Much of the history of SaaS – or software as a service – has notoriously been focused on its horizontal side, and with good reason. Early SaaS pioneers like Salesforce had to get their software out in the open to as many customers as possible across several different industries who have a common need for it. But as certain industries have very specific needs compared to others, horizontal SaaS isn’t usually enough to satisfy them. Enter vertical SaaS and its aim to be industry-specific, unlike its bigger brother. You shouldn’t underestimate the small and narrow scope of vertical SaaS though as it can benefit entire industries as follows:
1.) Vertical SaaS focuses on delivering the product itself more than selling it.
Horizontal SaaS providers have to sell their product across several industries that have nothing in common at all other than a need to have a piece of software that they can use without having to spend on installer discs or downloads.
On the other hand, vertical SaaS providers come up with software that aims to streamline previously cumbersome internal processes that certain industries have, thus allowing them to serve their customers more efficiently.
2.) Vertical SaaS allows its providers to have a more in-depth look at certain industries.
Another drawback that horizontal SaaS has is that its providers usually can’t afford to take a closer look at certain processes of some of the industries that they’ve chosen to serve with their software. Not gaining more insight into the ins and outs of certain industries can cause horizontal SaaS providers to develop generic software that doesn’t stand out in any way which can hurt their sales in the long run.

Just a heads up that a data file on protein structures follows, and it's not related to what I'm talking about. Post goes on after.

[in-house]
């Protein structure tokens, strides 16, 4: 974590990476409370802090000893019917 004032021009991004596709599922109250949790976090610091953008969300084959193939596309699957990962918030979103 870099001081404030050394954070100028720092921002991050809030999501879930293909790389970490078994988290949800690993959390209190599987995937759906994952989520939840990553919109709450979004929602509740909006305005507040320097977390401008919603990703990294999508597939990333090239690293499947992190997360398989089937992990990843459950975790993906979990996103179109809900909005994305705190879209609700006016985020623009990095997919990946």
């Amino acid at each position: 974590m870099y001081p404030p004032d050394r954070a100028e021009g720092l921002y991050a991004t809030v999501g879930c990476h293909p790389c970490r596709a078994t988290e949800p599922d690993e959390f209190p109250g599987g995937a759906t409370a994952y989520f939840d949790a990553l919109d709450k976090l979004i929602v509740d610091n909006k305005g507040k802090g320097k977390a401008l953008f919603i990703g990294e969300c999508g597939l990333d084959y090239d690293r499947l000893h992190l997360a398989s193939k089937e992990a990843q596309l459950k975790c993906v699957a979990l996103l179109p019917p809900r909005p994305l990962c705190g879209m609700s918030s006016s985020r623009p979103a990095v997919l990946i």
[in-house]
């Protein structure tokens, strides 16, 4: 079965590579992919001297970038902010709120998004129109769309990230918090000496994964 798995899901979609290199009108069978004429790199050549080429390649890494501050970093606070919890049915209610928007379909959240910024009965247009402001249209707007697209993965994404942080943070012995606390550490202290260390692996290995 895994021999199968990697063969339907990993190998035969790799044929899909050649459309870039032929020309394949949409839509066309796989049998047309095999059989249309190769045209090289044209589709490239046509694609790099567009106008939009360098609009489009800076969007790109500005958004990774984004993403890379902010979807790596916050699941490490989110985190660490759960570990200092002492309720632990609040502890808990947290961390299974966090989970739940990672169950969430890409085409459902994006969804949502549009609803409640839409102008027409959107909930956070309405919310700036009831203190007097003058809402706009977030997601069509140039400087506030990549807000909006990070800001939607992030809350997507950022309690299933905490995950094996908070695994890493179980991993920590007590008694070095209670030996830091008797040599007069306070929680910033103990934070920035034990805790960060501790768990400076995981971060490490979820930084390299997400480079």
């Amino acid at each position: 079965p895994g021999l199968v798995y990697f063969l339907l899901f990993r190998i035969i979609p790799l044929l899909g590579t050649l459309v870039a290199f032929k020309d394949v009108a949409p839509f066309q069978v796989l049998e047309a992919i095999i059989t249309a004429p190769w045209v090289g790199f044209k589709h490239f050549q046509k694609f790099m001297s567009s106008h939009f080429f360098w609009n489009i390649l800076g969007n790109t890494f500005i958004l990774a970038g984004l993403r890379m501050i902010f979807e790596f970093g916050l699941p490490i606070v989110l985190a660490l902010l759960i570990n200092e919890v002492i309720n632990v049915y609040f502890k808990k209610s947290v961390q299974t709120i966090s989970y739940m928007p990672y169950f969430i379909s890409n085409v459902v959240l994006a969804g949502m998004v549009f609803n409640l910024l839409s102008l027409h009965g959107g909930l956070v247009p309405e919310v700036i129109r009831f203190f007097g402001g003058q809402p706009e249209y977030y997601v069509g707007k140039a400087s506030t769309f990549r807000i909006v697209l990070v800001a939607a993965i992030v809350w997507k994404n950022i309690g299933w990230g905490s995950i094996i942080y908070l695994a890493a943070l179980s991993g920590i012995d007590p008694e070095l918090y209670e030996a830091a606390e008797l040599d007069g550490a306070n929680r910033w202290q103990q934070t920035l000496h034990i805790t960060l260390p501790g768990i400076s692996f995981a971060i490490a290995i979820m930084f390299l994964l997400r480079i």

Meanwhile, providers specializing in vertical SaaS can immerse themselves inside the workings of certain industries which can lead them to come up with one-of-a-kind solutions to industry-specific needs.
3.) Vertical SaaS works even in certain industries that are historically slow to adopt the very concept of SaaS itself.
Some industries are unfortunately lagging behind in adopting SaaS. For instance, the banking industry has traditionally relied on using in-house applications that are running behind a firewall mostly due to information security and audit reasons.
But with vertical SaaS, banks can now take advantage of having most of their processes automated further so that they can serve more customers in less time without any fear of their data getting breached while saving money and resources at the same time.
Vertical SaaS has accommodated the rise of more than 400 providers as of 2015 as spread across several industries with healthcare and energy/utilities taking the lion’s share. After all, there are some needs specific to certain industries that no amount of horizontal SaaS can ever satisfy, and only vertical SaaS can focus on addressing them down to the smallest detail. If you’re running a business and you want to gain a competitive edge over the rest of your peers in your chosen industry to participate in, you should consider using vertical SaaS. The above-listed ways that this type of SaaS can benefit industries should convince you further to use it more than its traditional horizontal variant.
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